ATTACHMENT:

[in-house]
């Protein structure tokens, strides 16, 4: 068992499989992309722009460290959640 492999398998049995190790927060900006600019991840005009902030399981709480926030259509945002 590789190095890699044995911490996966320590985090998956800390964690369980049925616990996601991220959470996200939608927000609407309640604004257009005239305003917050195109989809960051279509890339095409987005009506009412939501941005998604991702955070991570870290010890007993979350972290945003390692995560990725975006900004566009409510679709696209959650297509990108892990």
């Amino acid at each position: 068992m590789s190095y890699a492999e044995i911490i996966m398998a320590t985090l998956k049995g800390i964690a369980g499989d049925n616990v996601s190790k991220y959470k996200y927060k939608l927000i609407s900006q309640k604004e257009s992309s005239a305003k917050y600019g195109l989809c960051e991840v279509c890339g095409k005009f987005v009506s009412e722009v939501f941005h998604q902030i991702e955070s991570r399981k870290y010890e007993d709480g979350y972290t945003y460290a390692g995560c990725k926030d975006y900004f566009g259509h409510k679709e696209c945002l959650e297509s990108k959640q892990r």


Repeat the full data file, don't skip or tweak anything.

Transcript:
[in-house]
């Protein structure tokens, strides 16, 4: 068992499989992309722009460290959640 492999398998049995190790927060900006600019991840005009902030399981709480926030259509945002 590789190095890699044995911490996966320590985090998956800390964690369980049925616990996601991220959470996200939608927000609407309640604004257009005239305003917050195109989809960051279509890339095409987005009506009412939501941005998604991702955070991570870290010890007993979350972290945003390692995560990725975006900004566009409510679709696209959650297509990108892990």
């Amino acid at each position: 068992m590789s190095y890699a492999e044995i911490i996966m398998a320590t985090l998956k049995g800390i964690a369980g499989d049925n616990v996601s190790k991220y959470k996200y927060k939608l927000i609407s900006q309640k604004e257009s992309s005239a305003k917050y600019g195109l989809c960051e991840v279509c890339g095409k005009f987005v009506s009412e722009v939501f941005h998604q902030i991702e955070s991570r399981k870290y010890e007993d709480g979350y972290t945003y460290a390692g995560c990725k926030d975006y900004f566009g259509h409510k679709e696209c945002l959650e297509s990108k959640q892990r």